Jones, a breast cancer survivor, has dedicated her life to advocacy on breast cancer and other health issues. She is currently a breast care navigator at the Smith Center for Healing and the Arts in Northwest Washington and has a fund in her name at the DC Cancer Consortium to help support women and breast cancer care and education.
Why have you dedicated your life to being an advocate on health issues?
I have gradually realized that the health of a person depends on how they handle everything else: their work, their home life, their personal life and the community. The mere fact that I am a breast cancer survivor helps to bring that home. Unless I'm healthy, I can't do all the other things I enjoy doing out in the community.
How did the Smith Center for Healing and Arts come about?
It was established in 1996, and we serve over 10,000 people a year. Two people recommended me to Smith Center. One, by the head of the breast cancer support group I am actively involved in, and one of the Smith center's navigators. They both knew I was a breast cancer survivor and that I was actively involved in the community. I already had that heart and hope connection in the community, being involved since 1982. They were looking for someone in the community who could reach out to people, especially African-American women. We have a high number of cases of breast cancer here in D.C.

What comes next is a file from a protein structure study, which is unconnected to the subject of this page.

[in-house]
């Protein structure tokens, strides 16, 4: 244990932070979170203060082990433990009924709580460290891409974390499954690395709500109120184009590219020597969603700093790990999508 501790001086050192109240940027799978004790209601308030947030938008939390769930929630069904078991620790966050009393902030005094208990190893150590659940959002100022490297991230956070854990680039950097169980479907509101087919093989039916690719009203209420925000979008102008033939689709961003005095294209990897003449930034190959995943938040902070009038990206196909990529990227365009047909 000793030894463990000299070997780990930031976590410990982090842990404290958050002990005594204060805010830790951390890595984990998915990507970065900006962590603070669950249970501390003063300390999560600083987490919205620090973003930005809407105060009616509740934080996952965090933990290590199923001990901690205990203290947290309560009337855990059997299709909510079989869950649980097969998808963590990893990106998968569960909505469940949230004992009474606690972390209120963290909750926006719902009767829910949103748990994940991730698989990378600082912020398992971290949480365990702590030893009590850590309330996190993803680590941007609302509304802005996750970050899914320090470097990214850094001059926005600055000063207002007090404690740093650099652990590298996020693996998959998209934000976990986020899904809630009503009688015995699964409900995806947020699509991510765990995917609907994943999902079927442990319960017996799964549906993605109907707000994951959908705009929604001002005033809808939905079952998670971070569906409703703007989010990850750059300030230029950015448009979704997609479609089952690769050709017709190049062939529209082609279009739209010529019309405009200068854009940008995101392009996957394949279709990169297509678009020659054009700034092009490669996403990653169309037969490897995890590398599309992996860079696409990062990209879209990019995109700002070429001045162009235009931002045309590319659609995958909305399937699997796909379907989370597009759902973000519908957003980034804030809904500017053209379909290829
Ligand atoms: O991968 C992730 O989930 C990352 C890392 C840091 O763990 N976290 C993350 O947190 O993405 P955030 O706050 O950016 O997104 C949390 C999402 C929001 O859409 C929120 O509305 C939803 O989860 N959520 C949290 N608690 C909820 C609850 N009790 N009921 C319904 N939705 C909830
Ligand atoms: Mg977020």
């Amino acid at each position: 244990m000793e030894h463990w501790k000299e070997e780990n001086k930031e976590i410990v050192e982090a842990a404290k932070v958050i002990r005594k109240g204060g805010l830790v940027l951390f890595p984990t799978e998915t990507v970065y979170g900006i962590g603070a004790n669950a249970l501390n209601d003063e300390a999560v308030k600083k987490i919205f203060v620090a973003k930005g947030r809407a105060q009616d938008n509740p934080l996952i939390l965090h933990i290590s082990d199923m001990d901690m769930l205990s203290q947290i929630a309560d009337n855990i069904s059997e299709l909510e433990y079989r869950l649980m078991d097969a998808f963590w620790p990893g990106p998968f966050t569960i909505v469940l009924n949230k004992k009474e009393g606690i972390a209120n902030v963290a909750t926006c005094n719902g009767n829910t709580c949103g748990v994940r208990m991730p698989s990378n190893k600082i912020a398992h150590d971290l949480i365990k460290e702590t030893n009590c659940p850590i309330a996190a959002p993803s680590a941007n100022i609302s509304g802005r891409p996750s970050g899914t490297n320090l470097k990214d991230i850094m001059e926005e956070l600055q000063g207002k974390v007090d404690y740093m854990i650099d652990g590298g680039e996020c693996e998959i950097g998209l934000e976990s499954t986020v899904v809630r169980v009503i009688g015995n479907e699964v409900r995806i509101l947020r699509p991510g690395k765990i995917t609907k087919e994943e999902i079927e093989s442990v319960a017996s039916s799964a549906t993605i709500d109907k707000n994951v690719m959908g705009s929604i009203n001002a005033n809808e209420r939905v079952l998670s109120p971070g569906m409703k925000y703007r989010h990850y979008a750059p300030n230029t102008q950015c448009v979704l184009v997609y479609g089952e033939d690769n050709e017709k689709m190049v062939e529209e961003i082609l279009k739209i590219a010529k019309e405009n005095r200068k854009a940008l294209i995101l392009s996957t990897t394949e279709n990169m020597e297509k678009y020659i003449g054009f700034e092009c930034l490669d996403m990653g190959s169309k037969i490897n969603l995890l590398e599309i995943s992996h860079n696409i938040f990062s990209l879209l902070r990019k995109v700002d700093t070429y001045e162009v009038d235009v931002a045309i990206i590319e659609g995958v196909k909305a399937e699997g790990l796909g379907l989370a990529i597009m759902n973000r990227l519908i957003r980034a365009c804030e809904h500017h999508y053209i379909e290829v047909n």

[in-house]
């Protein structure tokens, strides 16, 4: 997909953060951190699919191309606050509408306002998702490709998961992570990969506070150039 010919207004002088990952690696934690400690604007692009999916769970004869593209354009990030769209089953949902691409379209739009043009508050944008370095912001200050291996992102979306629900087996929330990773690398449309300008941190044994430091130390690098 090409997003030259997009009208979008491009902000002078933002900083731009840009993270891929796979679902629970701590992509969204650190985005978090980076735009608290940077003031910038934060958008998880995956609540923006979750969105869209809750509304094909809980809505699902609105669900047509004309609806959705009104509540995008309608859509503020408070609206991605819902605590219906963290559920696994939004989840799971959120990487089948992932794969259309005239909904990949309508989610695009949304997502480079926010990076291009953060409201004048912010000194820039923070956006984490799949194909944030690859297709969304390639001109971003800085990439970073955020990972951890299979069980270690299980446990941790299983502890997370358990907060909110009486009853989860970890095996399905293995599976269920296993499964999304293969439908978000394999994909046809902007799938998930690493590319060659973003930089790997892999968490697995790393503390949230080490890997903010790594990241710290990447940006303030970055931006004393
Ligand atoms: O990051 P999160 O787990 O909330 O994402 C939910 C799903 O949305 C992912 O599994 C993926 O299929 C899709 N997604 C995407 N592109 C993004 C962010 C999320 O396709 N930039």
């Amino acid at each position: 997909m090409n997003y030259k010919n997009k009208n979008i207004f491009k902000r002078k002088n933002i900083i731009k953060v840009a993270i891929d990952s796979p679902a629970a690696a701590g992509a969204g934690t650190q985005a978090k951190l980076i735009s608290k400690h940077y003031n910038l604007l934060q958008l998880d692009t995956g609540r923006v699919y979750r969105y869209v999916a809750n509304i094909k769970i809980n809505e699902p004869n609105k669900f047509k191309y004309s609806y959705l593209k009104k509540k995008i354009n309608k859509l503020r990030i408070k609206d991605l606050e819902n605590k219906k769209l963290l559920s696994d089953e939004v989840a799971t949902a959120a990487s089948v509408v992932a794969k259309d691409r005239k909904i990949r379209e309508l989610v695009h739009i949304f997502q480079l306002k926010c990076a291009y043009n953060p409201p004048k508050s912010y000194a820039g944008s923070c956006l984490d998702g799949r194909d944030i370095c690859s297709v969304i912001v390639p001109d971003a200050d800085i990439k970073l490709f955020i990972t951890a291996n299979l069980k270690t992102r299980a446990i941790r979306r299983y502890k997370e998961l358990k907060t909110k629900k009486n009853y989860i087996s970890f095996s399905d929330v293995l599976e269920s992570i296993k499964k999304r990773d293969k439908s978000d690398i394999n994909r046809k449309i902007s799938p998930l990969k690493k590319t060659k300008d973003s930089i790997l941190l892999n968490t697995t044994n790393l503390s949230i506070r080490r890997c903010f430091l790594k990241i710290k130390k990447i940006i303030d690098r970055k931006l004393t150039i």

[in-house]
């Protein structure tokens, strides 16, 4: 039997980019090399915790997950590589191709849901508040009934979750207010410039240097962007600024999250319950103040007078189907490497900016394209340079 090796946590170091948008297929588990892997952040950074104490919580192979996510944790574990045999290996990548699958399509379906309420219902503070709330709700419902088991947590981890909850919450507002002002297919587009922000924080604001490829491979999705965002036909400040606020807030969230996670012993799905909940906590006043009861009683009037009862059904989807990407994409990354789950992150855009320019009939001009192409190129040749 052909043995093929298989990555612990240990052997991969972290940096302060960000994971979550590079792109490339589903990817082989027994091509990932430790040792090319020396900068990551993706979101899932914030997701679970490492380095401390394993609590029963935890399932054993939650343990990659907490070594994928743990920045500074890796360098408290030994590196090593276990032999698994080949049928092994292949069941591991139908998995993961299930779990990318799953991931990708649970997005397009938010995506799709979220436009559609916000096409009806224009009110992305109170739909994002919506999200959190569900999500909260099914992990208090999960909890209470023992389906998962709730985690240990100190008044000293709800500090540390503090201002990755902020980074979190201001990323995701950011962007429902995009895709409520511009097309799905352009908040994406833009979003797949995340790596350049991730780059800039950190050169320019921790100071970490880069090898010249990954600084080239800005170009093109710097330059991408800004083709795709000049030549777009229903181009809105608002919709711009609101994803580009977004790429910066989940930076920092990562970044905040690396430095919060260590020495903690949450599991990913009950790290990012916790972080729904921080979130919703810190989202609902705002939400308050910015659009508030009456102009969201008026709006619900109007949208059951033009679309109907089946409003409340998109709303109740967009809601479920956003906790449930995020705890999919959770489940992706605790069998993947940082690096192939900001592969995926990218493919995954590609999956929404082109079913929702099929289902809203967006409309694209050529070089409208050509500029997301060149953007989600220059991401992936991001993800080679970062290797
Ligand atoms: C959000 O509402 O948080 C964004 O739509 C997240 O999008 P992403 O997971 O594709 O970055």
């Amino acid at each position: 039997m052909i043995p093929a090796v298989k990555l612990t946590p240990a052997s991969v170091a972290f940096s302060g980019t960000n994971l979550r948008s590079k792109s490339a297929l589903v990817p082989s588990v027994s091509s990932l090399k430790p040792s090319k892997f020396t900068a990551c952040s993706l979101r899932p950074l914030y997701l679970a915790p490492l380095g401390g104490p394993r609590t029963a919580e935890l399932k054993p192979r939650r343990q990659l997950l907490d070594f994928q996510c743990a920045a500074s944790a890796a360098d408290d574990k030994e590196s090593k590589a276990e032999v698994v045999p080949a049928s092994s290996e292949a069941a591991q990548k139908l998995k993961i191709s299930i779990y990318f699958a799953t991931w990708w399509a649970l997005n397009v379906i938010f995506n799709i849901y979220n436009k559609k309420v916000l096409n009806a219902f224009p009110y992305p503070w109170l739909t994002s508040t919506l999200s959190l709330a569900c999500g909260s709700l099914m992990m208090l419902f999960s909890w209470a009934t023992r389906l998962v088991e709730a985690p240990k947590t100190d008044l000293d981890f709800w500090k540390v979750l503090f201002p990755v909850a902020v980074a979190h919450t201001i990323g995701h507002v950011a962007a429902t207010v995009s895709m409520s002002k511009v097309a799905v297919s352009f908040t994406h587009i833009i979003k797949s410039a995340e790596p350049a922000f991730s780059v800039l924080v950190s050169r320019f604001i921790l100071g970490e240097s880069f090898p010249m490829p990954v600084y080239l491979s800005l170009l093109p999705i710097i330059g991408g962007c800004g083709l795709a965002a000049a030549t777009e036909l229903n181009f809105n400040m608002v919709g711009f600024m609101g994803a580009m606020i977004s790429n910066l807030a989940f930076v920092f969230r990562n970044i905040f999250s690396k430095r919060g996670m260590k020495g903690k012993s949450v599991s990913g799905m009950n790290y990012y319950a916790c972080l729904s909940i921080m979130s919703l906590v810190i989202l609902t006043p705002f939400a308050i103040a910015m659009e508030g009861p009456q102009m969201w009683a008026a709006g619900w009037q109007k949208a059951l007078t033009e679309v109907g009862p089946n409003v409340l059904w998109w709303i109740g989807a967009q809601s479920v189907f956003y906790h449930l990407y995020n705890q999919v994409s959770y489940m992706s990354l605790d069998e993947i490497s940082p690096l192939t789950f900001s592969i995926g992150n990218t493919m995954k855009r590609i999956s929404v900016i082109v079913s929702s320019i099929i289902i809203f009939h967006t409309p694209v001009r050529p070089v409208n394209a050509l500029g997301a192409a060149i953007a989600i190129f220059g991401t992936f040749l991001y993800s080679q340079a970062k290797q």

What is the most fulfilling thing about your work?
The most successful feeling is that I'm making a difference. From the comments women and their family members are making. When there are questions or concerns, I am there to give moral support, referrals or advice on how to solve the challenges they have.